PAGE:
LOS ALAMOS, N.M. – Much of the mission of Los Alamos National Laboratory during the Manhattan Project and the early Cold War period took place at what was known as Technical Area-01 (TA-01).
Perched on a plateau near a canyon edge, TA-01 was the laboratory’s original footprint. The area that once comprised TA-01 is part of the Los Alamos townsite and was the focus of a cleanup that the DOE and laboratory have safely and successfully completed.
Decades ago, TA-01 was the site of several chemical and physics research laboratories. Operations performed there and at nearby technical areas resulted in soil contamination.
Since the early 1950s, the sites once associated with these former technical areas were subjected to various decommissioning, demolition, investigation, remediation, and construction activities. Beginning in the late 1950s, much of the land was turned over to non-DOE entities for commercial, recreational, and residential uses.
In total, 115 legacy sites were identified across what is now the Los Alamos townsite on private property, Los Alamos County property, and DOE property adjacent to Los Alamos Canyon. In 2005, DOE began investigating and cleaning up these sites, where required, in compliance with regulatory requirements identified first in the 2005 Compliance Order on Consent with the New Mexico Environment Department and more recently under the 2016 Consent Order.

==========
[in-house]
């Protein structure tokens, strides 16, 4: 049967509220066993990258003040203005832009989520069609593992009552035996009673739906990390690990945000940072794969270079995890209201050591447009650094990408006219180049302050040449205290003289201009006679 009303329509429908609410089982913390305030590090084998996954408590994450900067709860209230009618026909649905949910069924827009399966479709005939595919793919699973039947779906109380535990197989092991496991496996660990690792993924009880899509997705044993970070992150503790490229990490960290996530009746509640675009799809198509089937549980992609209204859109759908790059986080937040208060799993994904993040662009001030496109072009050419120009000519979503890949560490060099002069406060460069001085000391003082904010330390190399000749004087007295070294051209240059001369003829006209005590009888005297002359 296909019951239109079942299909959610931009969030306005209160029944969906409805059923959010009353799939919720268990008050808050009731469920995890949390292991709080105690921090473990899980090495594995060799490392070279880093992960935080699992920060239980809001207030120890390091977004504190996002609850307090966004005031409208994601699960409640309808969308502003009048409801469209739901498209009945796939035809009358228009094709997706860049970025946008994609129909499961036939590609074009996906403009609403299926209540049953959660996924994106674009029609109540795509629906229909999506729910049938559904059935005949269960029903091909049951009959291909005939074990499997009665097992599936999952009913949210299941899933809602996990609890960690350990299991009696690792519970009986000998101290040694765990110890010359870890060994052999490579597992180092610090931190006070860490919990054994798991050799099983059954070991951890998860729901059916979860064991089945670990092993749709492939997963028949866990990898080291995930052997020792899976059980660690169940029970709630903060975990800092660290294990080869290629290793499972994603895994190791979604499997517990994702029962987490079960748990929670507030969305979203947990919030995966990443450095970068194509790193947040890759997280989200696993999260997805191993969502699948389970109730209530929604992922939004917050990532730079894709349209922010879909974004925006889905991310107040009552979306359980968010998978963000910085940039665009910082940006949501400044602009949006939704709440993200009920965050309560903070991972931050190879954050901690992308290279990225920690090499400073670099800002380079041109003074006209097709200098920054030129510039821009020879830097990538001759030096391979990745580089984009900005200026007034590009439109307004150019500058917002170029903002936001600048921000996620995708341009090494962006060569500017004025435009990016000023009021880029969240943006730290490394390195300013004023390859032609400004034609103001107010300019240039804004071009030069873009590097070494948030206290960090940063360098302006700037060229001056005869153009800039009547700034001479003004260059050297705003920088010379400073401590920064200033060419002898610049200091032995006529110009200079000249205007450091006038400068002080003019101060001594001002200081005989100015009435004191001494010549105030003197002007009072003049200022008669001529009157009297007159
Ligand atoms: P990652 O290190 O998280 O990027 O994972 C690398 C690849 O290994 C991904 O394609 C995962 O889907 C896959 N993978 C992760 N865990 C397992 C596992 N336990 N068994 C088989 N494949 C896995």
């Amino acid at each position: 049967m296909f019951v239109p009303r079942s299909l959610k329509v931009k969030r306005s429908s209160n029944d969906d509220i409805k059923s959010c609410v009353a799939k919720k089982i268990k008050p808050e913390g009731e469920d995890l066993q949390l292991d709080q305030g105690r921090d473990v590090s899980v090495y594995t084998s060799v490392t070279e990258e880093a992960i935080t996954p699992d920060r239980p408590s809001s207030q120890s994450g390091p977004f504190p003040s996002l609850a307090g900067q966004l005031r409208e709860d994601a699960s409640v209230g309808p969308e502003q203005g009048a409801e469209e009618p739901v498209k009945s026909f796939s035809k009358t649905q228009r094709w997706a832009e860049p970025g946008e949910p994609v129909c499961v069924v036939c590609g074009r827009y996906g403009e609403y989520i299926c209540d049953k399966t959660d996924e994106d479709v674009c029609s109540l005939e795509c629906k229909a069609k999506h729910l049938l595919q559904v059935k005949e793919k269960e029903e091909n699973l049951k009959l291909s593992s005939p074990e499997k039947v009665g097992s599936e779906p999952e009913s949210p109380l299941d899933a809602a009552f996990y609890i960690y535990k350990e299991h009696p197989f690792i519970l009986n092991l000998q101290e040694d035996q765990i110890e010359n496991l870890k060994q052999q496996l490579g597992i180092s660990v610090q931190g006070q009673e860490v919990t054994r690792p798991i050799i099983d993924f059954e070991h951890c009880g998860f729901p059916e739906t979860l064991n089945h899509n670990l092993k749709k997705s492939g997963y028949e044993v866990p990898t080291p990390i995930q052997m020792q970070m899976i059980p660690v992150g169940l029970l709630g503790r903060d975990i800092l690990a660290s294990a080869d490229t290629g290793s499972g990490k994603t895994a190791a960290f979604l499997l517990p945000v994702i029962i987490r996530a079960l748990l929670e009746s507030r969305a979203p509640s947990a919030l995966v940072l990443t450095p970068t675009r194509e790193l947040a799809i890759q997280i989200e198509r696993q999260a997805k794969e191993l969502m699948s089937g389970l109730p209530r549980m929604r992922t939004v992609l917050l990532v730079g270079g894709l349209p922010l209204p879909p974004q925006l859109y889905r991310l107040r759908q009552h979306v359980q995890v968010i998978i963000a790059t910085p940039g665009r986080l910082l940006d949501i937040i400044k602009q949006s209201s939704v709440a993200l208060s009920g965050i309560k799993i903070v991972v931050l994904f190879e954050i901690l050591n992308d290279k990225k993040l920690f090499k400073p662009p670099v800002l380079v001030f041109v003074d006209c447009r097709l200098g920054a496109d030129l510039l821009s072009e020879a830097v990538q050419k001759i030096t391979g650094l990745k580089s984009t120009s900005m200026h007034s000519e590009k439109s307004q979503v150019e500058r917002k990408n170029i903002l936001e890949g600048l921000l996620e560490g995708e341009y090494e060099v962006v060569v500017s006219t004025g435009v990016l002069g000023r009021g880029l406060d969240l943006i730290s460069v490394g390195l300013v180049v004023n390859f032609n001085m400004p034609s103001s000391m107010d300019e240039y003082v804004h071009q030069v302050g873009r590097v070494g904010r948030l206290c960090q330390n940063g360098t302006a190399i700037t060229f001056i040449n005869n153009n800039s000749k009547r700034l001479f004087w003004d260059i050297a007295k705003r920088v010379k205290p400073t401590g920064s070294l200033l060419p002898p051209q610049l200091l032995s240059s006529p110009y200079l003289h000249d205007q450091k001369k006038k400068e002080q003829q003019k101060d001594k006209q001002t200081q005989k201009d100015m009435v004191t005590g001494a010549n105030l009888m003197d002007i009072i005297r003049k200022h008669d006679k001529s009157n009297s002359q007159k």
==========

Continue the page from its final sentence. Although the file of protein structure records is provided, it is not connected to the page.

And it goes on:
Before cleaning up legacy sites, DOE and the laboratory analyzed the nature and extent of the contamination. Contaminants from legacy activities include chemicals such as solvents, metals such as lead and mercury, and radionuclides such as uranium and plutonium.
Most of the original infrastructure from legacy operations was removed over the past several decades. During this period, DOE and the laboratory evaluated the soil surrounding previously existing buildings, waste lines, underground storage tanks, septic tanks, waste storage areas, outfalls, and additional infrastructures.
If soil samples indicated levels of contaminants above regulatory standards, DOE and the laboratory removed the soil until the site met acceptable risk-based cleanup levels developed by the U.S. Environmental Protection Agency. The risk-based cleanup levels are based on the projected land use, such as commercial or residential uses. The soil that was removed was packaged in compliance with waste management regulations and sent to licensed disposal facilities.
In the summer of 2017, the final two known legacy sites requiring cleanup in the townsite were cleaned up along Los Alamos Canyon. Their relatively inaccessible location, combined with the steep and uneven topography of the canyon, required the use of a crane to enable the safe movement of a spider excavator, fieldwork personnel, waste bags, and restoration materials.
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